The website is designed to tailor information specifically for users based on any of three selected goals, such as improve finances,pay for college, and buy a car, among others. Information is presented in the form of articles, videos, infographics, quizzes, and slideshows.
We’re looking to provide them with more financial education information and through the digital realm, says Meghan Gound, the credit union’s assistant vice president of digital communications.
Of course, there’s no shortage of financial education information floating around the Internet these days. But what separates Making Cents (and other credit union online financial education sites) is something that others can’t currently offer: the trust placed in a credit union.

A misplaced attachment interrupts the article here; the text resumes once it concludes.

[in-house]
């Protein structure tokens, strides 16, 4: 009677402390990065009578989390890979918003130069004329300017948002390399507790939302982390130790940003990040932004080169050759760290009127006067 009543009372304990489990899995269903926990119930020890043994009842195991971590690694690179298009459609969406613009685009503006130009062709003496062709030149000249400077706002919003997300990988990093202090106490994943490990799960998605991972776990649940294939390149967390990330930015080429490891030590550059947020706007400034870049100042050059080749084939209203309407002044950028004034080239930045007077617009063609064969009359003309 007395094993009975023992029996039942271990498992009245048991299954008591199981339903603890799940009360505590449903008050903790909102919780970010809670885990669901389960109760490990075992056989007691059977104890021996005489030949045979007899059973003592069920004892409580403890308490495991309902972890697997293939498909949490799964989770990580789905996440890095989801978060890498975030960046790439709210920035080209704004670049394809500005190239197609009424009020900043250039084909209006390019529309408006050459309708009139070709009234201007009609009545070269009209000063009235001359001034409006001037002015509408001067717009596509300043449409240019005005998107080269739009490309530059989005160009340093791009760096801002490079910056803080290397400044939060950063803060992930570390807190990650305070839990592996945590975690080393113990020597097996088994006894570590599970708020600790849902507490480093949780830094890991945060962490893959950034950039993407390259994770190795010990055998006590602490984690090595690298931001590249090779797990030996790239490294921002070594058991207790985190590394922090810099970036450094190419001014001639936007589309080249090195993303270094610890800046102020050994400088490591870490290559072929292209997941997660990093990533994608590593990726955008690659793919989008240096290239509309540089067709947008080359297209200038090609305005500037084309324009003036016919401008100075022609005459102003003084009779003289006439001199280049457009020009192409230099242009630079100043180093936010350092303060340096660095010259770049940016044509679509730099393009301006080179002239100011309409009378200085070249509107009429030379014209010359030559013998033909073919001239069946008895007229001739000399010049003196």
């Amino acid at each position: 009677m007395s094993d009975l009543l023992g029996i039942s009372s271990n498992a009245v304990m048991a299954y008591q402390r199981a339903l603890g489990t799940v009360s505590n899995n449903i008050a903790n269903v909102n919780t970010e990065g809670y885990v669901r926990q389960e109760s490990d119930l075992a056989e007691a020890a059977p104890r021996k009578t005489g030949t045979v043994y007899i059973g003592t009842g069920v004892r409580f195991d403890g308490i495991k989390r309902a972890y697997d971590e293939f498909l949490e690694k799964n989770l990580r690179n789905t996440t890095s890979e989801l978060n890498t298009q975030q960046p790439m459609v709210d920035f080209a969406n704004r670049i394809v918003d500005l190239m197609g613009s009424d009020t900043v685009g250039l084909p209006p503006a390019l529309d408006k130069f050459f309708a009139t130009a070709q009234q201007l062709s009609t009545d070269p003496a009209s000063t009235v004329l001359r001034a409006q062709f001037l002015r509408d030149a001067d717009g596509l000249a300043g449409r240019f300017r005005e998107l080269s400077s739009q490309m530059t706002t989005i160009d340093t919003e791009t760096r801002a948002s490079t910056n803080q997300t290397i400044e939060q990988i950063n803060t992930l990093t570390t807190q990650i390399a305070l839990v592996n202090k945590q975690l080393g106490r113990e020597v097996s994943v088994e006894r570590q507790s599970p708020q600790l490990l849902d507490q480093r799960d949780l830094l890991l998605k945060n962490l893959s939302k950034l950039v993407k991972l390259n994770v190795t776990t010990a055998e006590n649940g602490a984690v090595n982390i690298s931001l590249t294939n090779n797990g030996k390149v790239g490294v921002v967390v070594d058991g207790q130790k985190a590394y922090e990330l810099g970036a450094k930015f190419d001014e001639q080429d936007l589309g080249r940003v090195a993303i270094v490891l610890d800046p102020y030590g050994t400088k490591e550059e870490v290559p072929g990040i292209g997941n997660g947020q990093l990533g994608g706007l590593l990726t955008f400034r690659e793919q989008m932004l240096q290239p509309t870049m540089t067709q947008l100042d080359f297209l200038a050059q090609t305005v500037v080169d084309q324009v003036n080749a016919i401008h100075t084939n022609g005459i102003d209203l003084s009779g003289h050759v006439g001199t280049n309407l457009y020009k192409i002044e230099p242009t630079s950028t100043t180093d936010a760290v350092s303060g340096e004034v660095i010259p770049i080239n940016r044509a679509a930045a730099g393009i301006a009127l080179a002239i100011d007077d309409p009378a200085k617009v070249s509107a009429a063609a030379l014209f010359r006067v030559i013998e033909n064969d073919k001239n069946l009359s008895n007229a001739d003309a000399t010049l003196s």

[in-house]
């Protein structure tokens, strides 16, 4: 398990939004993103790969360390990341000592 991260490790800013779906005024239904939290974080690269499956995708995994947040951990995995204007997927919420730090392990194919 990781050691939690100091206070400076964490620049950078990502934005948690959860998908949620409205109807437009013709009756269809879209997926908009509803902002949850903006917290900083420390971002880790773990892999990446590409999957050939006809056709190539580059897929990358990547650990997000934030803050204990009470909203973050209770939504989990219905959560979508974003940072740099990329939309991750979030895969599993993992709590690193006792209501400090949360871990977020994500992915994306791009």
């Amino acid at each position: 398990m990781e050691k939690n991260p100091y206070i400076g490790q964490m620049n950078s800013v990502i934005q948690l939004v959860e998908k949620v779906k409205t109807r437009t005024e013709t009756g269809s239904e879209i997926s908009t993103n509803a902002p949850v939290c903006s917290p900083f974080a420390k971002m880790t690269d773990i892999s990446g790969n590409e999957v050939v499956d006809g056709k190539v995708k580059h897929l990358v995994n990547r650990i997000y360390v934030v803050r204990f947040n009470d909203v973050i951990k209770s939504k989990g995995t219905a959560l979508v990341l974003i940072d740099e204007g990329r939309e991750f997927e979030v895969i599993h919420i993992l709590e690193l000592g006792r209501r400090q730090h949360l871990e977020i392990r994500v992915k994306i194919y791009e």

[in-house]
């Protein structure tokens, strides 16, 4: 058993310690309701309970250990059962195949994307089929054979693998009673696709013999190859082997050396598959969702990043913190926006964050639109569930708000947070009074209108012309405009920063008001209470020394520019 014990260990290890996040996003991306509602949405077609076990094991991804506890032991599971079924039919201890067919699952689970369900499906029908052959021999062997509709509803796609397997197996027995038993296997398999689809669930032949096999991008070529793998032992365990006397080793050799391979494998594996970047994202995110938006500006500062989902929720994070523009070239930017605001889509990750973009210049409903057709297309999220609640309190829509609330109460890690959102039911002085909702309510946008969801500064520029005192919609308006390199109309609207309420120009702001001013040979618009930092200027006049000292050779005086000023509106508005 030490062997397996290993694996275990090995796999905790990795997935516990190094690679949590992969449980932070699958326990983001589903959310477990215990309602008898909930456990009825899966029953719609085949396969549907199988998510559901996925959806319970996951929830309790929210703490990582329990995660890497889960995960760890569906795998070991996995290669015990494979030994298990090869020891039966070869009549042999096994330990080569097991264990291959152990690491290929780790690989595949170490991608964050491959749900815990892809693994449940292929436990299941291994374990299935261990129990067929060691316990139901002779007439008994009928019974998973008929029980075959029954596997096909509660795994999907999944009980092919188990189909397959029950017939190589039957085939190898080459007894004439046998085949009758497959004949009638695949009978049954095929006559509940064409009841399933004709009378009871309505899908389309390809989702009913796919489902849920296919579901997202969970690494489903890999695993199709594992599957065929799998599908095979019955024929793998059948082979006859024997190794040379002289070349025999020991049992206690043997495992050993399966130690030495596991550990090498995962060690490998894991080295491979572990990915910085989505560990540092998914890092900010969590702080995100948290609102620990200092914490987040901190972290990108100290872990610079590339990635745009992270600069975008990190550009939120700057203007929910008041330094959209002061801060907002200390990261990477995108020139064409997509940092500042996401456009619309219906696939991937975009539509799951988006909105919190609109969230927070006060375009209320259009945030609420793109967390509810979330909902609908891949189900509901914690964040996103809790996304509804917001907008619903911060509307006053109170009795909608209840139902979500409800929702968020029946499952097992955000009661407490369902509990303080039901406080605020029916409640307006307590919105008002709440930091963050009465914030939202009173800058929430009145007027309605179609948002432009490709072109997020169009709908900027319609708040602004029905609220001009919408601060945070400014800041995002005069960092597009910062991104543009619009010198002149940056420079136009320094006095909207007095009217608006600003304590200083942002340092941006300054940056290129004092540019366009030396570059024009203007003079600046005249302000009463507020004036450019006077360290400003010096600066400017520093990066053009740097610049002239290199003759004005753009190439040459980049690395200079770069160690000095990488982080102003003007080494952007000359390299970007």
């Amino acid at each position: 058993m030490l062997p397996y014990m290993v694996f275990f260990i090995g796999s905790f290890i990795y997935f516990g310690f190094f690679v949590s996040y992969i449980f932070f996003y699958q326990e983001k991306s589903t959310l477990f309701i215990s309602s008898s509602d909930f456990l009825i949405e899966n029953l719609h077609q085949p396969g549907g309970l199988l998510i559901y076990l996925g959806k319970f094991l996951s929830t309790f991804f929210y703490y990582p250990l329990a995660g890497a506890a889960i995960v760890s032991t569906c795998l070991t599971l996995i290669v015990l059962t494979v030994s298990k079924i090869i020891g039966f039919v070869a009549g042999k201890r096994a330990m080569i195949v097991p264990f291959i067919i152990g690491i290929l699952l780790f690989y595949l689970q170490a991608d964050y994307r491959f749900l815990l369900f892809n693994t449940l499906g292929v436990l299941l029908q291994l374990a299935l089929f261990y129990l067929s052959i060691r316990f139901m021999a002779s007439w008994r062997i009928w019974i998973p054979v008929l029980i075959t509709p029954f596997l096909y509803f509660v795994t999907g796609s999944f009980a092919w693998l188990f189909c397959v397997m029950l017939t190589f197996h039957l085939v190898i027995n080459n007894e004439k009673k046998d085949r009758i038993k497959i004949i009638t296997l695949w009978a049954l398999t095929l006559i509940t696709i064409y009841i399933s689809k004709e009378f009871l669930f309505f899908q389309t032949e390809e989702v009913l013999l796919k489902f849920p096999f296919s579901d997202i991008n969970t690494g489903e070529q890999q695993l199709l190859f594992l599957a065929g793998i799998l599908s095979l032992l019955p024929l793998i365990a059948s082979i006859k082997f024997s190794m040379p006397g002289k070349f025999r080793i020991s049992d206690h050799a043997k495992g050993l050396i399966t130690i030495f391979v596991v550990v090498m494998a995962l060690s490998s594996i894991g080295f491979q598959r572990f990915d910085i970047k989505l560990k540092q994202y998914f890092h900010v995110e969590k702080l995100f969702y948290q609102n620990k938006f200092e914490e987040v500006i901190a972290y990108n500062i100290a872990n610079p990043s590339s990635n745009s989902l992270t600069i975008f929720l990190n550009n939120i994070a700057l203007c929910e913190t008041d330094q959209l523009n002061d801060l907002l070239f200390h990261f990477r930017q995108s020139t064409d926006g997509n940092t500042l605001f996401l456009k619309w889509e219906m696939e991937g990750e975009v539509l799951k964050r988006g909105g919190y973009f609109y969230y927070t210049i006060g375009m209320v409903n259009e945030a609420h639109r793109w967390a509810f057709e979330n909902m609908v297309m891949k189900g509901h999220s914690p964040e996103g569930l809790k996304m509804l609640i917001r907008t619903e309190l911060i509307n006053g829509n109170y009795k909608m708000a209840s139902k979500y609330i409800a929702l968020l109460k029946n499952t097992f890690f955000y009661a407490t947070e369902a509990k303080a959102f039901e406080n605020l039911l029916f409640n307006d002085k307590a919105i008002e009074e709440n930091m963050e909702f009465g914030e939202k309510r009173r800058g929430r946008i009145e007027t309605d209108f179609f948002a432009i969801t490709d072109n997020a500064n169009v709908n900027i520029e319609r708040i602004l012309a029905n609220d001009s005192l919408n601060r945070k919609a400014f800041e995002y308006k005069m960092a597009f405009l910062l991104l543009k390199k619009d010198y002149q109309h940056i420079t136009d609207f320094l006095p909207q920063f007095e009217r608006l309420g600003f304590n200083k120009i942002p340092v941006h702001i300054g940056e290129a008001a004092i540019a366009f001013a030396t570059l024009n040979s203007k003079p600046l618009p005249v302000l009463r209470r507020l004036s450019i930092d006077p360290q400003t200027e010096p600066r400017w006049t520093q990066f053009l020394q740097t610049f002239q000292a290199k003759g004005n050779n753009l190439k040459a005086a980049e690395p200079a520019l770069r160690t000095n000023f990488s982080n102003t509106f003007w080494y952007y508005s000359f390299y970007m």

Information is always accessible, it’s just a matter of when someone is personally ready to seek it. And CEO Dawson feels that individuals are searching for information from people and sites that, most of all, they trust.
Dawson believes strongly in the importance of face-to-face relationship building. He tells a story from July 5 last year, when he was visiting a branch in Virginia Beach, VA.
It was 10 a.m. He saw a young couple in the branch getting information about a mortgage. Dawson, who served in the Navy, noticed the gentleman. Short hair. Beard. The CEO thought he might know what this young man did. So he asked, and was right.
The man hadn’t been in the States for six months. Hadn’t seen his wife in six months. Hadn’t had a day to himself in six months. Literally. He had arrived the day before after serving six months in Afghanistan, as a Navy SEAL.
And the first thing this man did on his first day back after six months overseas was, with his wife, walk into a Navy Federal branch and ask about a mortgage loan, wanting to prepare his family and himself for the future. That’s the kind of trust Dawson wants to build.